Around the corner is the Old Quarter. Around the corner is the vision of Hanoi I expected to see: the fuel-filled crammed corners of Asia with chickens underfoot, wires overhead, clattering and chattering and shouting all around amid a cocktail of scooters, food stalls and silk embroidered cloth flowing at the edges of my vision. The maze of Asia that doesn’t so much assault the senses as swaddle a chloroform-soaked rag over their mouths, bundle them into the back of a car and drive them for ten hours straight before holding them at a cliff edge and demanding a hefty ransom.
But as I said. That criss-cross of energy. That’s around the corner.
Around another few corners lies a different Hanoi again. Chic, cool, colonial. A lazy, leafy avenue where Graham Greene holed up to write The Quiet American at the now legendary Sofitel Metropole Hotel. There’s an ice cream bar and fluorescent shopping centre with an homage to Apple hero Steve Jobs. There’s also the Keep Calm & Carry On slogan designed for the London Underground should Hitler’s invasion prove successful during the blitz of World War Two.
A few more corners after that lie the ruins from the Vietnam War (known as the American war in these parts) and the queues upon quiet queues waiting to see the body of Uncle Ho, still lying in state.
But right now I’m not on those corners. I’m here, within eyesight of a communist workers’ sculpture and a globe held high by two red hands to the sky as a gesture of peace.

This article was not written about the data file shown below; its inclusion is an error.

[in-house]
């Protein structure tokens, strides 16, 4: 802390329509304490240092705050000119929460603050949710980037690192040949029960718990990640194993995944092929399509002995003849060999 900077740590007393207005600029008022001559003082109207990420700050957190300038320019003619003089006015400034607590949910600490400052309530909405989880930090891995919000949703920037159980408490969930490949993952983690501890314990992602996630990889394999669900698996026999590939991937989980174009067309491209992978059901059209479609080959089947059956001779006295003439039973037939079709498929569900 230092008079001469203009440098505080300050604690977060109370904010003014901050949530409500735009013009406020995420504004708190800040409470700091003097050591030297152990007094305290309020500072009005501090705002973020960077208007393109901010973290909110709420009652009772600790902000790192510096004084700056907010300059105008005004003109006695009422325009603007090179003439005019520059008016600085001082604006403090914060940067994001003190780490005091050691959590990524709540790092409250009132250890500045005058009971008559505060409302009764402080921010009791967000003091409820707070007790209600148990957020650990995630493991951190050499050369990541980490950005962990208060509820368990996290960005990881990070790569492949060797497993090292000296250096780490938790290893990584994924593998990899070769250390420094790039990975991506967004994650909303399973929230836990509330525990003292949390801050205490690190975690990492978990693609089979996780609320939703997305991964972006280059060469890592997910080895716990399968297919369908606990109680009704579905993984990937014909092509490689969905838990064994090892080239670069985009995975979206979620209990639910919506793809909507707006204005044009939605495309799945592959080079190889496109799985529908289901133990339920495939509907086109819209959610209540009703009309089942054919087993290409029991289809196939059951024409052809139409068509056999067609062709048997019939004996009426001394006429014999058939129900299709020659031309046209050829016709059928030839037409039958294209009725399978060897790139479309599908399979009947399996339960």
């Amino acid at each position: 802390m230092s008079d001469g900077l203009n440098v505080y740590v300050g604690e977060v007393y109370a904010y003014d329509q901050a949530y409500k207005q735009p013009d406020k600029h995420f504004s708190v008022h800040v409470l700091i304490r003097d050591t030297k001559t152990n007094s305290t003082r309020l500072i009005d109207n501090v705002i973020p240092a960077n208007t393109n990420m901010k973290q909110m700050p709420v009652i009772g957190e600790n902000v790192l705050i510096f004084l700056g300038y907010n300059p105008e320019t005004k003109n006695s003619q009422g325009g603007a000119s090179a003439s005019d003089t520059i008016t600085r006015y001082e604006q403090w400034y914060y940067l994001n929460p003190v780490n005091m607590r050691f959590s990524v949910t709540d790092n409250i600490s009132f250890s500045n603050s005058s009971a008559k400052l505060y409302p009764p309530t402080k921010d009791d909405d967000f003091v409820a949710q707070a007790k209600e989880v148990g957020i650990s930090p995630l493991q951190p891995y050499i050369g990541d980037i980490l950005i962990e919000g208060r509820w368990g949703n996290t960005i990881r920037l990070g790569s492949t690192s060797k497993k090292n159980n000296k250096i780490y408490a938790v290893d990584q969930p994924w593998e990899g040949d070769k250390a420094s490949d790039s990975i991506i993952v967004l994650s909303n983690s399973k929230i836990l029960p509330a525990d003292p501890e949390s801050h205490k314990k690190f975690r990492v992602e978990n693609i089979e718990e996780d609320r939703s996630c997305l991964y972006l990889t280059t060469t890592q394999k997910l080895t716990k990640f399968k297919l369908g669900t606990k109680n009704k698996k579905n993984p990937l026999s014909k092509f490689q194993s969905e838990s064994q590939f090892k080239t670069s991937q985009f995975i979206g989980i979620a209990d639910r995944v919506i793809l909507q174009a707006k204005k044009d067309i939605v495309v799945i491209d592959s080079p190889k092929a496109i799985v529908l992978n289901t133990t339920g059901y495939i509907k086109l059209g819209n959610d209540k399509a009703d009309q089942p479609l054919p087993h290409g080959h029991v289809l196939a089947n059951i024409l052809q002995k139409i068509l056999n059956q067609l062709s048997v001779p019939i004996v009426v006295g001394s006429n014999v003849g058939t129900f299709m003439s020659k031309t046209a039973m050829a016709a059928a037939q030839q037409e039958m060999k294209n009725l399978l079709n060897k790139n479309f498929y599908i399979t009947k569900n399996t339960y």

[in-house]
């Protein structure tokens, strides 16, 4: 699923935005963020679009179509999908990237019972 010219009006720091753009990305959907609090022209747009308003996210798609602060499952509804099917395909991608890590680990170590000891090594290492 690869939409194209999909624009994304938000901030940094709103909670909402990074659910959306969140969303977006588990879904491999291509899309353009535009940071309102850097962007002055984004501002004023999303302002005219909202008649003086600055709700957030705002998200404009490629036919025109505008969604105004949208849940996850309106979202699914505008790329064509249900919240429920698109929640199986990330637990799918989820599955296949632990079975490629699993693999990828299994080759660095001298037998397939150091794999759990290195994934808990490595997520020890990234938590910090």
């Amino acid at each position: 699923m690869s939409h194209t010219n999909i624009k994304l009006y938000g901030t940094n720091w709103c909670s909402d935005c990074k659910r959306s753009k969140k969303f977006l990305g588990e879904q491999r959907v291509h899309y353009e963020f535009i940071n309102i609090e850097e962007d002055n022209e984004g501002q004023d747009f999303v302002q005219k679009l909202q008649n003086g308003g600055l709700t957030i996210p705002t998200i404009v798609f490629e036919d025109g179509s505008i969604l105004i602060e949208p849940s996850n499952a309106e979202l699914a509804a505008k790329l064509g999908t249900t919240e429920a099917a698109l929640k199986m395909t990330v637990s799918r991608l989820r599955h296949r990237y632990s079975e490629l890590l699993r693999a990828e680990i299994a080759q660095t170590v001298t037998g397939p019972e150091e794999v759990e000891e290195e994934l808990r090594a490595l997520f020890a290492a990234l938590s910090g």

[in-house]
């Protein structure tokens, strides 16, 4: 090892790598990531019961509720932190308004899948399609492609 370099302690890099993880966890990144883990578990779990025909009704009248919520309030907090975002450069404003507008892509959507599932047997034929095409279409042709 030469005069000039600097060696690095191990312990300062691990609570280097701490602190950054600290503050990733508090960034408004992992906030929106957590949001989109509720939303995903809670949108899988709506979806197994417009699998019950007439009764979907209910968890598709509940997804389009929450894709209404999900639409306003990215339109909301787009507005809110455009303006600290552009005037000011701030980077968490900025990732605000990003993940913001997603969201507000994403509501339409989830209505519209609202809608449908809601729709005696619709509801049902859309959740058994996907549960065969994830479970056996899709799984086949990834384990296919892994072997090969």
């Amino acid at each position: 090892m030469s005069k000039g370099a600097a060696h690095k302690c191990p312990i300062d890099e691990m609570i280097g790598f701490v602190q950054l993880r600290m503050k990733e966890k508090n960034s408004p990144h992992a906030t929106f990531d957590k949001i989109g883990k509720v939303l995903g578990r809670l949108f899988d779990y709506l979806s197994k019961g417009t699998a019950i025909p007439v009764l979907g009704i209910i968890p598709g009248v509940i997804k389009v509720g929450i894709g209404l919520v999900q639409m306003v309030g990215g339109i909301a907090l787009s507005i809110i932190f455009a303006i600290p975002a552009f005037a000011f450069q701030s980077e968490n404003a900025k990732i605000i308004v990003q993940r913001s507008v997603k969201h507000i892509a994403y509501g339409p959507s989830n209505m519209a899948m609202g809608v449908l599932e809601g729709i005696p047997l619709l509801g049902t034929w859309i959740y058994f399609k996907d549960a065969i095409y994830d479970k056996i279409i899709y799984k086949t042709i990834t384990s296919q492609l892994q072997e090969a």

I’m at the edge of Hoan Kiem Lake.
Hanoi, as it turns out, is a city of lakes and the word Ha noi even translates to mean the city between two rivers (though one of its earliest names was Soaring Dragon, which, let’s face it sounds much cooler and would have made my Dragon Route project much easier.)
Eighteen or so lakes grace the urban sprawl of 1000-year-old Hanoi, with names that bring the map alive, like lake of the White Bamboo or Martial Art Training.
Then there is Hoan Kiem: the lake of the restored sabre. The lake that I’m looking at now.
Scooters still roar around the outskirts beneath ribbons of paper lanterns. A woman sits near the low railings, sizzling sausages on a portable stove. A couple holds hands. Friends play Frisbee. A man prays.
Apparently the water looks different here. Greener. Clearer. Shinier. I haven’t seen enough of Hanoi yet to be sure that the water looks different here. But the peaceful pace of community life seems to make it calmly popular.
At the Red River end of the lake, a scarlet bridge arches onto Jade Island where the Ngoc Son temple lives. The bridge goes by the name of Huc, which means morning sunlight, and which shows up the lack of poetry in the name of the London Bridge back home.
So it’s at the junction between morning sunlight bridge and Jade Island that I learn the story of the turtle…and the legend of the restored sword. Or sabre. The details are not that clear.
Years ago (back in the 15th century it would seem, when the Vietnamese were trying to drive the Chinese out of the country) a lowly fisherman was hauling in his catch for the night when an iron bar became caught in his net. Frustrated at this blade without a handle, he threw it away and went home hungry. The next night he went to a different section of the river. The same occurred again. Then came the third night and as the cock crowed he found the iron bar again. He lit a fire to better inspect this mysterious object and realised that instead of being a useless lump of metal, it appeared to be a sword.
Clasping it in his hand, he realised that this must be a sign from god to join the commanders in the fight to save his country. He abandoned his home and joined Le Loi’s army.